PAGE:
The LiveWire is Gonna Recharge Harley-Davidson, and We Can’t Wait
Harley’s new electric motorcycle may not sound like a classic Harley, and for H-D Forums‘ Cameron Vanderhorst, that’s just fine by him.
It’s one of the most often-repeated falsehoods in our hobby: “Loud pipes save lives.” It’s a dubious claim at best. But it highlights a hallmark of the Harley-Davidson experience. A loud, throaty exhaust is, to many, a big part of what makes a Harley-Davidson a Harley-Davidson.
It’s also a major reason why some Harley-Davidson enthusiasts find themselves opposed to the upcoming LiveWire, Harley’s all-new electric motorcycle. There are certainly a lot of folks out there who think that a quiet Harley is no Harley at all.
If you’re one of those people, and you’re reading this, I certainly see your side of things. All I ask is that you give me a chance to explain the reasons I think the LiveWire has a chance to be one of the best motorcycles in Harley-Davidson’s lineup before you take to the comments and call me a “millennial snowflake.”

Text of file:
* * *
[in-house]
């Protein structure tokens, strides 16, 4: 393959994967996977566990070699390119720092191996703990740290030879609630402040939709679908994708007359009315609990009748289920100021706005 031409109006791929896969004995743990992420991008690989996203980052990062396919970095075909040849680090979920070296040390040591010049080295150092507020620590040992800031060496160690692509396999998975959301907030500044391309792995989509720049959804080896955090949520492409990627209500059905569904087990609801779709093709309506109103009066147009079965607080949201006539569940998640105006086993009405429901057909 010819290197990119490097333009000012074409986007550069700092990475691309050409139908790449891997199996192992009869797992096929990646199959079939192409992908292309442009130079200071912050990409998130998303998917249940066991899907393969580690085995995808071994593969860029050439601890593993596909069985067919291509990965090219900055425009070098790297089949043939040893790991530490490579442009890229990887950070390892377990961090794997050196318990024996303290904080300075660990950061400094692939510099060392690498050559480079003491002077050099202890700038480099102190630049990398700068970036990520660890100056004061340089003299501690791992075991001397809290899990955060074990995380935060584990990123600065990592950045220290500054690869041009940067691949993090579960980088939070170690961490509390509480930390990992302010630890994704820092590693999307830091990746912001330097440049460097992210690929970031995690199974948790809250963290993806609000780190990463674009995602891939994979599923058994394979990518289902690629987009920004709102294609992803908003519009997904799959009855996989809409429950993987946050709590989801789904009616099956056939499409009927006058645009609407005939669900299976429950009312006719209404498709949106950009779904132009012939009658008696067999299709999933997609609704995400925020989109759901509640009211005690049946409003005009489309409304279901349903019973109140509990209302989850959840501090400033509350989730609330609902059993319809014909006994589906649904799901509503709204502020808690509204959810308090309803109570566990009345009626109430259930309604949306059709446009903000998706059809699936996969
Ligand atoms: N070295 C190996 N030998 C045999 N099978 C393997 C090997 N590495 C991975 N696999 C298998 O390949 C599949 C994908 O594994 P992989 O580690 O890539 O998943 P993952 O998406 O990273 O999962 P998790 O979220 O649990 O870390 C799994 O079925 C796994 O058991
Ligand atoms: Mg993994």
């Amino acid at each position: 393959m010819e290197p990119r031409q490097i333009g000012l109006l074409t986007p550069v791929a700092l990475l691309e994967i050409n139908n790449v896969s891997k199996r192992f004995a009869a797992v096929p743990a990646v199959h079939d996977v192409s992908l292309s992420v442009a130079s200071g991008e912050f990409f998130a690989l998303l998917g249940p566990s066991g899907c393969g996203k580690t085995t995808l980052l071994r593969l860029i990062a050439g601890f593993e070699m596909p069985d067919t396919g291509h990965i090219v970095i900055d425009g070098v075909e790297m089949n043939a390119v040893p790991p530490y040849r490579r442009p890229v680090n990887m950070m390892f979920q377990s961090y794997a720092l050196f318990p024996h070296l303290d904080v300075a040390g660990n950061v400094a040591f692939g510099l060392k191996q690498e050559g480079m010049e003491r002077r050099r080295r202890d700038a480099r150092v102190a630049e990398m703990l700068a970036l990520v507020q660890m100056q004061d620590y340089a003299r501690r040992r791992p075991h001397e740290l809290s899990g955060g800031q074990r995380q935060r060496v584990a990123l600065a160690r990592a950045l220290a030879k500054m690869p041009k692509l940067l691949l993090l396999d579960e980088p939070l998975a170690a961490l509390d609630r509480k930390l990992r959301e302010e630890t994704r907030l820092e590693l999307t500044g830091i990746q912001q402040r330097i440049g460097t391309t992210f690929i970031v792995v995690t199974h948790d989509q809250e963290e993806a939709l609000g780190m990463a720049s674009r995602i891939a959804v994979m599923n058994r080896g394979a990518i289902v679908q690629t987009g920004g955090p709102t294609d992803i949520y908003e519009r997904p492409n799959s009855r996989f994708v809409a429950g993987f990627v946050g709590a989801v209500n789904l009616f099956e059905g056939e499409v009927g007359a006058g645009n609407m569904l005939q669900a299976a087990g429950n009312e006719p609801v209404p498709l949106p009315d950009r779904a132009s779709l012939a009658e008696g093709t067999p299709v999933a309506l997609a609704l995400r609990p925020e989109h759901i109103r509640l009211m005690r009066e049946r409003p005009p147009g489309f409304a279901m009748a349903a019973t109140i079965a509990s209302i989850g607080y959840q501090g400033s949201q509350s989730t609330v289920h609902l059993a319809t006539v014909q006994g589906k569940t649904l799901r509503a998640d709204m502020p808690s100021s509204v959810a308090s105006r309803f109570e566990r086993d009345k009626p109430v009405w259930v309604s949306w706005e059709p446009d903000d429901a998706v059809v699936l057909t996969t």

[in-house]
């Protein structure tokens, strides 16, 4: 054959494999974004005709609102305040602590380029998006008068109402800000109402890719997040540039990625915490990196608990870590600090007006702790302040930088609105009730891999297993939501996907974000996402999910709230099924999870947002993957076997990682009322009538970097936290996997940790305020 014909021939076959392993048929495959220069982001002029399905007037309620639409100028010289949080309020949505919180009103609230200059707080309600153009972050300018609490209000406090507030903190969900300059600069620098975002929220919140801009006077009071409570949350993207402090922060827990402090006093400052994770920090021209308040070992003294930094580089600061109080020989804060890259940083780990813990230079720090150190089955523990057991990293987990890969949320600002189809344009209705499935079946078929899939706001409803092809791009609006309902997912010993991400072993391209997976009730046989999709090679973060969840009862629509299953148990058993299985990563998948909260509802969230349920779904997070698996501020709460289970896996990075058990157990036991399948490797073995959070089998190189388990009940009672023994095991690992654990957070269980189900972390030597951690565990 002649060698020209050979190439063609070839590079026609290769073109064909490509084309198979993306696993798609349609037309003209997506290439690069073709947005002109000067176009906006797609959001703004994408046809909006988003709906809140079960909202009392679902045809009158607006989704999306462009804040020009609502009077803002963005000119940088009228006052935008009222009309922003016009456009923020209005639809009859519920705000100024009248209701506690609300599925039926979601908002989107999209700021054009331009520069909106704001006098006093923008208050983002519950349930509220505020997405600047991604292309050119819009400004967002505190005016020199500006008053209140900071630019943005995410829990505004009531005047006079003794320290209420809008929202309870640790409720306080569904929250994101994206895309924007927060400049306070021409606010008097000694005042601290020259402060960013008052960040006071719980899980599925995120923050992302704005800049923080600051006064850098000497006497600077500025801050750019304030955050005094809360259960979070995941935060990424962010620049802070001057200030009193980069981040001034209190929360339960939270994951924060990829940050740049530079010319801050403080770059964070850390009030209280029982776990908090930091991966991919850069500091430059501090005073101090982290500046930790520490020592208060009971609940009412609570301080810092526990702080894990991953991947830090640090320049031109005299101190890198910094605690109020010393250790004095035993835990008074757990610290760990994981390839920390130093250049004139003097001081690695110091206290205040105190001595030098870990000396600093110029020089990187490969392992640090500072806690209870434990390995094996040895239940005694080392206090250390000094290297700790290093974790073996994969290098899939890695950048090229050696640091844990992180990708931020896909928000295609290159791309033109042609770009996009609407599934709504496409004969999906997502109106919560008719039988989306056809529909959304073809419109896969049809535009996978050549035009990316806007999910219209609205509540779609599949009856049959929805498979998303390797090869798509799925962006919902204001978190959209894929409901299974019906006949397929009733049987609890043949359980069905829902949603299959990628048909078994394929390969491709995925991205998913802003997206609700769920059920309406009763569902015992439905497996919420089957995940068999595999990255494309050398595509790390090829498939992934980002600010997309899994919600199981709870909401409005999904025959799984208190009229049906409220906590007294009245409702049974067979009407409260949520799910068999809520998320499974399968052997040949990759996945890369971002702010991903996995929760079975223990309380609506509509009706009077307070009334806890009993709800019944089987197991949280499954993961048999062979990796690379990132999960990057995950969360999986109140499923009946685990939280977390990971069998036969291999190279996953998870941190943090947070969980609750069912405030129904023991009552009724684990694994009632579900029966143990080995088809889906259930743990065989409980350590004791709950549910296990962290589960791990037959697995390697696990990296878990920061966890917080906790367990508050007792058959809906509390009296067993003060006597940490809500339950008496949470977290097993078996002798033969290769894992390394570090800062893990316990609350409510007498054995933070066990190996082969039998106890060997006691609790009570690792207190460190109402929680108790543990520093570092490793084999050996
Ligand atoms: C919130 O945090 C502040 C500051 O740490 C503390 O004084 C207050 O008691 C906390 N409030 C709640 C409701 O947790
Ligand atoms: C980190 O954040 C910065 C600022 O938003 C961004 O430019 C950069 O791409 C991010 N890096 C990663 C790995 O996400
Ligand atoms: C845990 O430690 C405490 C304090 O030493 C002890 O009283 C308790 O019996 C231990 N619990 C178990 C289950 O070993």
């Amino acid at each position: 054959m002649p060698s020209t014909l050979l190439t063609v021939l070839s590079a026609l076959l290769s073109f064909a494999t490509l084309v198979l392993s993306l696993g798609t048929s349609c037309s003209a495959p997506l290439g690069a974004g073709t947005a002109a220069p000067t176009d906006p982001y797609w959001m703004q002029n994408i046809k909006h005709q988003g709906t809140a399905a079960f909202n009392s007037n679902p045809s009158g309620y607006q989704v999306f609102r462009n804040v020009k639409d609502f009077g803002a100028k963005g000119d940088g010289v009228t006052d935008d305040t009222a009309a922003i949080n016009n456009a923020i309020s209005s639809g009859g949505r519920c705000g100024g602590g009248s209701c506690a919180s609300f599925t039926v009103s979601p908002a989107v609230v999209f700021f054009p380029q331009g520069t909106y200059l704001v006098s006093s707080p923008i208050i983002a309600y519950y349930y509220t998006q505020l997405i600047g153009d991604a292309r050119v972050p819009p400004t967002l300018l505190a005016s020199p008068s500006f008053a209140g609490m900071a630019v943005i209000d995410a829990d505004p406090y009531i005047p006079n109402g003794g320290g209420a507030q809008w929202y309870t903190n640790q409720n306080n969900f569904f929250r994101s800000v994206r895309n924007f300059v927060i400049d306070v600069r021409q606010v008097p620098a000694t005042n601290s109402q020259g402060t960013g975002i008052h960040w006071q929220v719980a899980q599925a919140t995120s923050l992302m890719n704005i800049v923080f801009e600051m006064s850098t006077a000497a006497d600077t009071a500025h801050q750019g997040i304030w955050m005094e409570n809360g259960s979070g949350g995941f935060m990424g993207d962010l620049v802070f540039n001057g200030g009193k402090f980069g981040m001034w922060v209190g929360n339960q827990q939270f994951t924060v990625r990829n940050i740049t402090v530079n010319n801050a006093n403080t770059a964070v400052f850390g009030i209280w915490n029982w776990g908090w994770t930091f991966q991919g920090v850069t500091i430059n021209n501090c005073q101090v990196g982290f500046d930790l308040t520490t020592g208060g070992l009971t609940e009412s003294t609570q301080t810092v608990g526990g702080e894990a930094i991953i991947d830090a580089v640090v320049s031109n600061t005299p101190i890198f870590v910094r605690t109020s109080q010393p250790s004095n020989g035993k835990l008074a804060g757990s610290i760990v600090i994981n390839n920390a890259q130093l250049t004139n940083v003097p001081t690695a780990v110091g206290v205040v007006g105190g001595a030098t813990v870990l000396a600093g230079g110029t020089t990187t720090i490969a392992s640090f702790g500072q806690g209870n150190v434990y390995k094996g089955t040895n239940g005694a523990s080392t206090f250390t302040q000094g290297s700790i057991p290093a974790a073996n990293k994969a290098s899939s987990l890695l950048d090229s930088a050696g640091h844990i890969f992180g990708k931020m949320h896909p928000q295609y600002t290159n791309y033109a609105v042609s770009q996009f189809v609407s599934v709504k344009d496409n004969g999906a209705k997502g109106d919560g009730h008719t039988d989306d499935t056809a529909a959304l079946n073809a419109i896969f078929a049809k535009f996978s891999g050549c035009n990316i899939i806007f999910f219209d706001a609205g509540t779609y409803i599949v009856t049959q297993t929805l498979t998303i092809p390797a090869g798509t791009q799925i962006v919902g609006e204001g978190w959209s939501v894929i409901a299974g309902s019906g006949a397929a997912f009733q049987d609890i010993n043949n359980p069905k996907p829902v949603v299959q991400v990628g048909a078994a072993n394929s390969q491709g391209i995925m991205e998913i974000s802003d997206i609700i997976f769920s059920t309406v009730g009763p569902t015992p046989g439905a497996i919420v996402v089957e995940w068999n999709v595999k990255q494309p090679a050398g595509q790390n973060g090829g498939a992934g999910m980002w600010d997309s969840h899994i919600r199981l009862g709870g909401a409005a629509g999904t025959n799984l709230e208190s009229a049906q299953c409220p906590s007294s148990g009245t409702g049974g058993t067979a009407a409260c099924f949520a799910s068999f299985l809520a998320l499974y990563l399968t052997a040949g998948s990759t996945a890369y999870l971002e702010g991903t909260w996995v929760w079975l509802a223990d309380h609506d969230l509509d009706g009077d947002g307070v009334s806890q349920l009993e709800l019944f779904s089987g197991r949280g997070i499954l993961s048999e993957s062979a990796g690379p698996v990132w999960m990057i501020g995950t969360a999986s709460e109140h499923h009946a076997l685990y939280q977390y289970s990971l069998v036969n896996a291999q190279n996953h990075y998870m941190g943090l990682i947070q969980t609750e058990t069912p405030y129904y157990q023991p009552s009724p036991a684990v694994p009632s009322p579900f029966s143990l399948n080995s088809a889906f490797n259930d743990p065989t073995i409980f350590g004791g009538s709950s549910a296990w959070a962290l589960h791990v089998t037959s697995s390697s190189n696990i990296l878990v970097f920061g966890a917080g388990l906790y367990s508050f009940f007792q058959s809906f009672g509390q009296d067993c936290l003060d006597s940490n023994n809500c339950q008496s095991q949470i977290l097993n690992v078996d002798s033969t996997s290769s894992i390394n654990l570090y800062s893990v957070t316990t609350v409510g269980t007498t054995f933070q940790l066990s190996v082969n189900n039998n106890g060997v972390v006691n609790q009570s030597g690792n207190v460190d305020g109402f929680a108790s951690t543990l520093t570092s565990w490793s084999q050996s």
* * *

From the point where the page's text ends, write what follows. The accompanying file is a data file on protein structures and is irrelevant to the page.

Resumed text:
First off, let’s go back to that safety statement: “Loud pipes save lives.” As a motorcyclist, I feel that this attitude towards rider safety is dangerous. It relies on the drivers around you to be aware and make appropriate choices. I will never trust my safety to an increasingly distracted and less skilled driving public.
Having a motorcycle that emits little to no noise may be less satisfying to ride, for some. The LiveWire’s bevel gear drive system is said to sound like either a turbine or a vacuum cleaner, depending on who you ask. However, the lack of engine noise could allow riders to hear what’s going on around them better. This means more time to make evasive maneuvers and avoid accidents with other vehicles.
All I ask is for a chance to explain why I think the LiveWire has a chance to be one of the best bikes in H-D’s lineup before you call me a ‘millennial snowflake.’
Regardless of how you feel about this issue, always take ownership for your own safety. Never take for granted that the driver of any given vehicle might have seen you or heard you–always assume that they didn’t.
Speaking of evasive maneuvers, let’s talk about a major strength of electric motors: Torque, and where it’s available. Electric motors generate prodigious amounts of torque, and it comes at the bottom of the RPM range where it’s needed most.